My 6 year old daughter has done a few riding lessons at Annandale and I’ve always admired the property.

So when I found out that they started offering tours to the public, I had to share it with my readers.


It’s a 200+ year old great house sitting on over 600 acres of land. And much of the interior furniture belonged to the original owners.

Below is an article that was given to me by the current owner. It goes over the history of the property, and the very interesting people who lived and visited there.



Annandale Great House was built between 160 and 1765 by Dr. Alexander Johnston M.D. (1739 – 1787). He was a Scottish physician and kinsman of the Marquess of Annandale, who named the plantation after the ancestral seat of the Johnston family in dumfrieshire, Scotland.

Annandale and the adjoining plantation, Murphy Hill, were later inherited by the Doctor’s eldest son, Lieutenant-Colonel James Johnston (1781 – 1837), who was second in command of the St. Ann Regiment of Militia during the slave Rebellion of 1831 – 1832, and one of the founders of the Colonial Church Union.


In 1819, the plantation was over 2300 acres and had 140 slaves and 517 head of cattle.

Lt.-Col. Johnston left Annandale and Murphy Hill to his younger brother , the hon. Robert Johnston (1783 – 1839), a member of the Council, whose wife, Catherine Cole Taylor, was the daughter and heiress of John Taylor II of Mount Pleasant Estate, St. Ann.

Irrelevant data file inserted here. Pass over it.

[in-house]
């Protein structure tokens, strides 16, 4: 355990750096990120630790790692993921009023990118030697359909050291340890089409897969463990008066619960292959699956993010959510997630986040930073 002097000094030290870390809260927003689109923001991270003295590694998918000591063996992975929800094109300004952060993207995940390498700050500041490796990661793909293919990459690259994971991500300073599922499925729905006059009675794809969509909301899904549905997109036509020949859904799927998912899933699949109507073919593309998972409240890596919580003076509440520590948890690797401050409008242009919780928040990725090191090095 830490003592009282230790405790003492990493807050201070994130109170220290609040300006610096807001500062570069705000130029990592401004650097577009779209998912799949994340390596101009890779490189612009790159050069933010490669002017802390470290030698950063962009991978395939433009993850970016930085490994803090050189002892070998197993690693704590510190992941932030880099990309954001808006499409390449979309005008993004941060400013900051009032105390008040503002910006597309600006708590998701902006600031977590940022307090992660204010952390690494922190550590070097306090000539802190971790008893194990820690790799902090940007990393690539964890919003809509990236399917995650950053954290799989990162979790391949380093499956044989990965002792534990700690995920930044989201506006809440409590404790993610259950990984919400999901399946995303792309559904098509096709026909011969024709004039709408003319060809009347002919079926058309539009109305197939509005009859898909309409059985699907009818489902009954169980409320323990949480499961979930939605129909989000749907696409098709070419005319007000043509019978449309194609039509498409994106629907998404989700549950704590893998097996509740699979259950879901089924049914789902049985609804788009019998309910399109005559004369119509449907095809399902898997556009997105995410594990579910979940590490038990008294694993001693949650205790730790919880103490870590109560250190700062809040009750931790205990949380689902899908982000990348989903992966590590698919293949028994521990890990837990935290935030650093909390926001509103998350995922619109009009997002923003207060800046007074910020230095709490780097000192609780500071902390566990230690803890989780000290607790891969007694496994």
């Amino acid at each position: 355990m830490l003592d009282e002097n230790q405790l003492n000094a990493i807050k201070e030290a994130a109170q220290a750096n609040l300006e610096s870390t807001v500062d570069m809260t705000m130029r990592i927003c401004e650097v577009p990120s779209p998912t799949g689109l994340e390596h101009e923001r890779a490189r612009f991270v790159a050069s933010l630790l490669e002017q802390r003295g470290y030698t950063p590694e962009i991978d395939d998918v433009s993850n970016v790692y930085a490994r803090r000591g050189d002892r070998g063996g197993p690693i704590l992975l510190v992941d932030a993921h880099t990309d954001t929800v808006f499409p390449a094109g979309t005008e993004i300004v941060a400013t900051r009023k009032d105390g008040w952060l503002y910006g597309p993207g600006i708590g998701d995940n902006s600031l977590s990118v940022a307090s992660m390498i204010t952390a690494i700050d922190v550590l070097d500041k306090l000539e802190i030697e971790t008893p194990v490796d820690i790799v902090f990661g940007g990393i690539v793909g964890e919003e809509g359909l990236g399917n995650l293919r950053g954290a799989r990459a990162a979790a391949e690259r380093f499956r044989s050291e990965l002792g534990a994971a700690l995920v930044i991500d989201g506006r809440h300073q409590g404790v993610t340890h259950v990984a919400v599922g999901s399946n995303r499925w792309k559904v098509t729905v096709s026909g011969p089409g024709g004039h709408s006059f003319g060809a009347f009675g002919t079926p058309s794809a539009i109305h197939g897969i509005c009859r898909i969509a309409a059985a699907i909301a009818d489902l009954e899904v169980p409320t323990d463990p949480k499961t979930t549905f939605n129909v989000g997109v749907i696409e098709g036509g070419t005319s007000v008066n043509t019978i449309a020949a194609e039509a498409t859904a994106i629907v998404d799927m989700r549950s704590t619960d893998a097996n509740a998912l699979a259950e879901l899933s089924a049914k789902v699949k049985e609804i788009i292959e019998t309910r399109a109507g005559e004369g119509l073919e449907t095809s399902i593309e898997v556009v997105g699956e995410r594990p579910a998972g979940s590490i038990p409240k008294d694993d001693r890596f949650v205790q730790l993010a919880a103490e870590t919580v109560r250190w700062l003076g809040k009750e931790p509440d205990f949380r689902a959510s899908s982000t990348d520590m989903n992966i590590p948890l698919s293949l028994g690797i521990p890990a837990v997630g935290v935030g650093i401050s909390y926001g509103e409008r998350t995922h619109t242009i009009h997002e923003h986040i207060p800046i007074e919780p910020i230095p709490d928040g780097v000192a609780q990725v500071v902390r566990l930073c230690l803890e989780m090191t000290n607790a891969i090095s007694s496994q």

She had spent her childhood with her maternal grandmother in Newport, Rhode Island, and her own daughter, Mary Johnston, married Samuel Powell IV of Philadelphia.


A vast collection of manuscripts relating to the Johnston family and Annandale Estate are now amongst the Powell papers at the historical Society of Pennsylvania.

Mary Johnston’s brother, Robert Johnston II (1818 – 1885), inherited Annandale and Murphy Hill in 1839 and later sold them in 1845 to the hon. Alexander Geddes, who had come to Jamaica as Attorney for Seville Estate and later became Custos of St. Ann.


In 1864 he was murdered at Murphy Hill Great House by an unknown assailant, in a case that shocked the entire colony and which has never been solved.

Following the murder, the heirs of the hon. Alexander Geddes sold Annandale and Murphy Hill in 1865 to Thomas Francis Roxburgh, and Kinston Merchant.


Thomas Francis Roxburgh is still remembered as one of the first planters to import Hereford Cattle from England. His eldest son, Sir Thomas Roxburgh, K.C.M.G., had a distinguished career in the British Colonial Service and was Lt. Governor of St. Lucia.

He later retired to Annandale Great House and became Custos of St. Ann.


In 1926 he entertained Duke of York and the Duchess of York (later King George VI and Queen Elizabeth, The Queen Mother), at a garden party at Annandale.

His younger brother, Adam Roxburgh, owned Mount Plenty Estate, St. Ann, where he also raised pedigree cattle.

Sir Thomas’s eldest son, Kenneth Laurence Roxburgh, inherited the family plantations but later in the 1950’s sold most of the land to Reynolds Bauxite Company.


Annandale Great House and about 600 acres remained until recently in the possession of Kenneth Laurence Roxburgh’s son, Frank Laurence Roxburgh, who inherited the plantation in 1981, and moved there from his other plantation, Pantrepant Estate in Trelawny.


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